Arzawa = Razawa?

philjennings at philjennings at
Wed Mar 14 22:20:09 UTC 2001

I wrote:

>> The simple step of identifying Raza with Rase gives the Etruscans a "Lydian"
>> homeland.

Douglas G. Kilday answered:

> One could just as easily give them an "Assyrian" homeland by identifying
> Rasna with the city of Resen (Gen.  10:12), which someone else has done. In
> this business "simple steps" alone don't amount to much. Unless they are
> backed up by other evidence, they usually turn out to be steps in the wrong
> direction.

Perhaps during their sojourn in Assyria, the proto-Etruscans learned the trick
of using tular boundary stones from the Kassites next door, whose "kudurrus"
were an innovation.  But now I'm being silly.  Please don't think I'm ready to
have the Etruscans wander the world anywhere the letters "r", "s" [and "n"] are
found in dangerous proximity.

(I am, however, almost brave enough to notice Anatolian-type "ta-prefixed"
place names in the Balkans, where some people think the Anatolian-speaking
peoples originated.  Or perhaps, like the "trail of tears" this is an Etruscan
"trail of ta-'s."  Even if the phenomenon exists, it might be interpreted in
several ways.  As a continuation of this parenthesis, I was expecting someone
well-versed in Common Anatolian and its daughter languages to shoot me down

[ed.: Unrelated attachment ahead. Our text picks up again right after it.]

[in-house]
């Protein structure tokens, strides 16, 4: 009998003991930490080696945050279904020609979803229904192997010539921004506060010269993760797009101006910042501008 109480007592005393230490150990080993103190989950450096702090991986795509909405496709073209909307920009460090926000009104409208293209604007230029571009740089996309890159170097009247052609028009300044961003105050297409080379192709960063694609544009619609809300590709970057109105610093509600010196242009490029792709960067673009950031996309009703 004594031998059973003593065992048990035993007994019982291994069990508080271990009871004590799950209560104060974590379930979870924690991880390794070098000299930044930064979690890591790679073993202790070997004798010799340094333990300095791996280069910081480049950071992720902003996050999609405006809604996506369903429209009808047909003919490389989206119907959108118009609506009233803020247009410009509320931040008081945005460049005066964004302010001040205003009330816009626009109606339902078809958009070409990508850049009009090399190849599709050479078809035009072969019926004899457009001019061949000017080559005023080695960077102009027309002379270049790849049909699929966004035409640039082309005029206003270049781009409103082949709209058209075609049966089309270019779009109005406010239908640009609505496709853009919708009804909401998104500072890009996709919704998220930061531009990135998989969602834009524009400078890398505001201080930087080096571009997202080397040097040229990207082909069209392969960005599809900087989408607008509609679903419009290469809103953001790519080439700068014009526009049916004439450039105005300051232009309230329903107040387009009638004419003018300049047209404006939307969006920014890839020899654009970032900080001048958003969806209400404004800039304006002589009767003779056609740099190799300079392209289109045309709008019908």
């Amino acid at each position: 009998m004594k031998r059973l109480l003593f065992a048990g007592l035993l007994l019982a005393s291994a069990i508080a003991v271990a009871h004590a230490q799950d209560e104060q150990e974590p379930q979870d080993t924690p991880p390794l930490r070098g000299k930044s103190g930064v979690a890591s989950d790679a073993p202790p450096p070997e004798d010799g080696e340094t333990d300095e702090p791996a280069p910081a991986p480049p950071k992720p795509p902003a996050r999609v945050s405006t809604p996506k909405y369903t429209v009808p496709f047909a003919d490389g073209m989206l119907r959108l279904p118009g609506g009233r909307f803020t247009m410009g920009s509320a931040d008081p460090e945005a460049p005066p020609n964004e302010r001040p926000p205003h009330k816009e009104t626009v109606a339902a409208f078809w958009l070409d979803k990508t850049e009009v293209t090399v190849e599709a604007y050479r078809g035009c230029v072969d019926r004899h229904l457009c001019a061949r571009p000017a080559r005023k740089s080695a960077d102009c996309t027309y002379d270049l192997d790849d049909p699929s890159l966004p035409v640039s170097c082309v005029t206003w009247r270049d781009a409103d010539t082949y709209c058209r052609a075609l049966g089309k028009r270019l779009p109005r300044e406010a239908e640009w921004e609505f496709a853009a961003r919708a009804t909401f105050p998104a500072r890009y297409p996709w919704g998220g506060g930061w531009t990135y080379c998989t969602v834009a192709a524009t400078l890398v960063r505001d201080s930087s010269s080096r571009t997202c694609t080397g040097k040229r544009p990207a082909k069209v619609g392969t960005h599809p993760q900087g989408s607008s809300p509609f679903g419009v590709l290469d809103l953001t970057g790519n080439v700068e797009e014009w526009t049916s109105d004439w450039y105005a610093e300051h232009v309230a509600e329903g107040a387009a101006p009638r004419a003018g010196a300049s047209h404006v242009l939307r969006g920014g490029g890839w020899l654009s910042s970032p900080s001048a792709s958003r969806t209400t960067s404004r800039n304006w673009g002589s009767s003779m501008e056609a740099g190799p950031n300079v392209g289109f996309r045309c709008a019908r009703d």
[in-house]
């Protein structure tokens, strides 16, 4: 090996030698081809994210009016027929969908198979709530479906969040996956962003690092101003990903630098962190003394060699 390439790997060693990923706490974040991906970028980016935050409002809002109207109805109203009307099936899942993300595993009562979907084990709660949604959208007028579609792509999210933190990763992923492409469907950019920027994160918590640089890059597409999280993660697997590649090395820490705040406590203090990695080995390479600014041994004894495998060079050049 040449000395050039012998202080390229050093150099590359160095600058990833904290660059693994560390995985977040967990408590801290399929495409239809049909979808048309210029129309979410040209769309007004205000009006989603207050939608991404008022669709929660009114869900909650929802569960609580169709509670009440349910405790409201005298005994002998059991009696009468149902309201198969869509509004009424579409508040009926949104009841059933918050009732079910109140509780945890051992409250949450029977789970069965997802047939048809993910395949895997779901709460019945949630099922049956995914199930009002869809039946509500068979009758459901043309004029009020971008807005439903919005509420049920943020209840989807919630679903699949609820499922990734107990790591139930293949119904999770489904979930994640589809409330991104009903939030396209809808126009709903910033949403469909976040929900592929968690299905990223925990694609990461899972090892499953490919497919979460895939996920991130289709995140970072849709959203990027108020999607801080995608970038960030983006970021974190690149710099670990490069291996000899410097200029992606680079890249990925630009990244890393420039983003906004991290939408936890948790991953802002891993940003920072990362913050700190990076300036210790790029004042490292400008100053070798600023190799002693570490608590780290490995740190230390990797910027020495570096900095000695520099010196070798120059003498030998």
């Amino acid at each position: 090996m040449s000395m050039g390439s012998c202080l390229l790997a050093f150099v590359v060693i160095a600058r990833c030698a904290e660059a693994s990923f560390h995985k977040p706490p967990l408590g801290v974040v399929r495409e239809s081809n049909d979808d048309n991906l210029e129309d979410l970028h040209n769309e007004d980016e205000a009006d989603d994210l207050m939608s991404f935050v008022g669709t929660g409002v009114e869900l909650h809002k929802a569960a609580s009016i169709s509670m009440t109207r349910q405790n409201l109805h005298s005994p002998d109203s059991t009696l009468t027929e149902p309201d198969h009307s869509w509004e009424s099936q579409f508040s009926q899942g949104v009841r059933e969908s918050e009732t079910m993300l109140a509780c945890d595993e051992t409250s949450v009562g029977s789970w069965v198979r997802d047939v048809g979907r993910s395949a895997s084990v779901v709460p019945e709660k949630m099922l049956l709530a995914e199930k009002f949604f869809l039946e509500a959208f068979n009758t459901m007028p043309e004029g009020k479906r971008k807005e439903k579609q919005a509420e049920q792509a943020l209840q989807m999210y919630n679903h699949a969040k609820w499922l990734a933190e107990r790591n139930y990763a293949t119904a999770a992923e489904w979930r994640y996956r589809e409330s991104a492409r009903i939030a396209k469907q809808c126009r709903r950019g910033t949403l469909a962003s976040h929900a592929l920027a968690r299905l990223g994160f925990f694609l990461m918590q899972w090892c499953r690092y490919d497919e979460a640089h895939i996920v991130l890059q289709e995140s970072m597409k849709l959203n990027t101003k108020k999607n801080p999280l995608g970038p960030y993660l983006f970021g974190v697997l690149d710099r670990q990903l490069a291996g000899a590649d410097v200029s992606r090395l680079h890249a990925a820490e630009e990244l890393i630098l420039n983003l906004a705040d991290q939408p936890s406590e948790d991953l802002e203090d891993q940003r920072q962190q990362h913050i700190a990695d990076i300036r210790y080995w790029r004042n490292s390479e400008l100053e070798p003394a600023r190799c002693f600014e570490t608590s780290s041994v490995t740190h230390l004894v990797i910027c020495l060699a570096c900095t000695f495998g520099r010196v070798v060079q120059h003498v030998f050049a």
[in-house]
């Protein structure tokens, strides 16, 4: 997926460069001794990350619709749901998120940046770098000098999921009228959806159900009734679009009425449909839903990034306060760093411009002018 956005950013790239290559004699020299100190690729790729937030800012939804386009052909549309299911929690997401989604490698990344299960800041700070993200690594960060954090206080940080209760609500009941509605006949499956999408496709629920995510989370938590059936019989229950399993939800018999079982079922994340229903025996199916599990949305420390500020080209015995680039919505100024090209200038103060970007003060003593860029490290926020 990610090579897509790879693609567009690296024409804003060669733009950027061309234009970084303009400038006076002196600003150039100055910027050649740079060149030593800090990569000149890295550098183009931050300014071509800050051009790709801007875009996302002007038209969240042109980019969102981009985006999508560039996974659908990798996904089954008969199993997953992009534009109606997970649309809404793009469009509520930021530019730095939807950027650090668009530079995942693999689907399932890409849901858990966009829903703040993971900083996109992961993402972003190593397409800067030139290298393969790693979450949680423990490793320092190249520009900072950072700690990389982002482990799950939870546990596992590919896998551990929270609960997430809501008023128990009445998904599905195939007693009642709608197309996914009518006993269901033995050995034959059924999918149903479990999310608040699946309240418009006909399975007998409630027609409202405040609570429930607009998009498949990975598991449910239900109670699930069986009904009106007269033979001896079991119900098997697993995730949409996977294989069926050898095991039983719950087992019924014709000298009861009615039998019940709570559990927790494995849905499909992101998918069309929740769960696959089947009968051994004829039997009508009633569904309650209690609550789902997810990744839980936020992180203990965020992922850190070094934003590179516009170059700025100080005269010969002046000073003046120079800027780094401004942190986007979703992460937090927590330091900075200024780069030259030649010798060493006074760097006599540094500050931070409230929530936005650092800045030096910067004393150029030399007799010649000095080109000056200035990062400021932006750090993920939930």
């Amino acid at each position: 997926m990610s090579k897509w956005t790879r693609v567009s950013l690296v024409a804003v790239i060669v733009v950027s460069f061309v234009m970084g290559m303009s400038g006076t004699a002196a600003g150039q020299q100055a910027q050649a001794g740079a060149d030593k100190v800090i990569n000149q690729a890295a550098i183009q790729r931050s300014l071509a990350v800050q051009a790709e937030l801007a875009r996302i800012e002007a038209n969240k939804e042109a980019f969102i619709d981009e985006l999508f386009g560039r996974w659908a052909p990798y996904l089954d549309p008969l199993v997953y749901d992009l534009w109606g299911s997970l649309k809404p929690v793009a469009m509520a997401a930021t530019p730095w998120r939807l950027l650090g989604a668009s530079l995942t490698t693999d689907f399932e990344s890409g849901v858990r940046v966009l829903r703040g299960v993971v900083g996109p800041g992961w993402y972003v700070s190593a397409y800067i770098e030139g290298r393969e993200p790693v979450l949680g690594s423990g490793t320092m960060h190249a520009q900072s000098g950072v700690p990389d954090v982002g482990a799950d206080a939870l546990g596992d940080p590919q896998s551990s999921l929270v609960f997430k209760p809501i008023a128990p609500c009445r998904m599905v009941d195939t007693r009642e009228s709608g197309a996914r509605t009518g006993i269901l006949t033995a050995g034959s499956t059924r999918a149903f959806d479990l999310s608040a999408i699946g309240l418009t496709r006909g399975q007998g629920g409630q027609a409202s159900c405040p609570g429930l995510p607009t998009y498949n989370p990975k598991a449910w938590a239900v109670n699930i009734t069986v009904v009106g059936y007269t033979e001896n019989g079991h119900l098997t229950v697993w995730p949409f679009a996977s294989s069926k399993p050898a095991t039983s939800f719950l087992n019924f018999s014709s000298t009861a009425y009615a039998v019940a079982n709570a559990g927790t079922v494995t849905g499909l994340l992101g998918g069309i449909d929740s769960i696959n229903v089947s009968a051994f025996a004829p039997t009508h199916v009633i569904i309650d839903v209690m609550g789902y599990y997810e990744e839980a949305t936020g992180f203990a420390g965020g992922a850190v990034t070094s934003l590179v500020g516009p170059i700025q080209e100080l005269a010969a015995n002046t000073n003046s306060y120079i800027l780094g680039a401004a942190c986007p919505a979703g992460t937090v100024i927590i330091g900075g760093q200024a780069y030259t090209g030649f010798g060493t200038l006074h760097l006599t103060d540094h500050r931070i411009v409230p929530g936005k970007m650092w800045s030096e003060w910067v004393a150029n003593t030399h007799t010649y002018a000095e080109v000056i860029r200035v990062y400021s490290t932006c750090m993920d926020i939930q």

about my ta-prefix idea, and the fact that I'm still on my feet has me rather

The Razawa hypothesis is just a hypothesis.  As long as the only texts
referring to Arzawa are in the Hittite language, or distant and indirect, all
we'll see is the way the Hittites worked the name.  Then too, Arzawa must have
embraced populations that spoke Anatolian languages, and had equal difficulties
pronouncing "Razawa."  The dominant ethnicities of Arzawa may have shifted
through time, and/or people switched languages.  The emigration of refugees
would have tilted the balance.  Perhaps the Khirbet Kerak incursion in Canaan
represents the first of a series of refugee movements, each of which weakened
the position of "pre-Anatolian" peoples and languages in Asia Minor.

I admit ignoring the t-r-s-k sequence.  If t-r-s-n evolved from r-s-n as I
hypothesize (or simply wish - hypothesis is a pretty fancy name for it), then
I'm obliged to assert that t-r-s-k had a separate evolution, or that someone
found it meaningful to add the -k.  Kilday points out that t-r-s-k has the
oldest attestation, and here I'm making it out to be younger and possibly
derivative, to which I plead guilty.  With my focus on Arzawa and on dates of
1200 bce or before, a date of 600 bce for "Tursikina" allows for six centuries
of change.

Assuming an east-to-west movement of proto-Etruscan refugees, and noting that
the t-r-s-n form is the more eastward form, my musings are at least slightly
coherent.  Whether they correspond to reality is another story.

I will now page among all these archives, in the suspicion that this "-k" issue
has been dealt with at great length.

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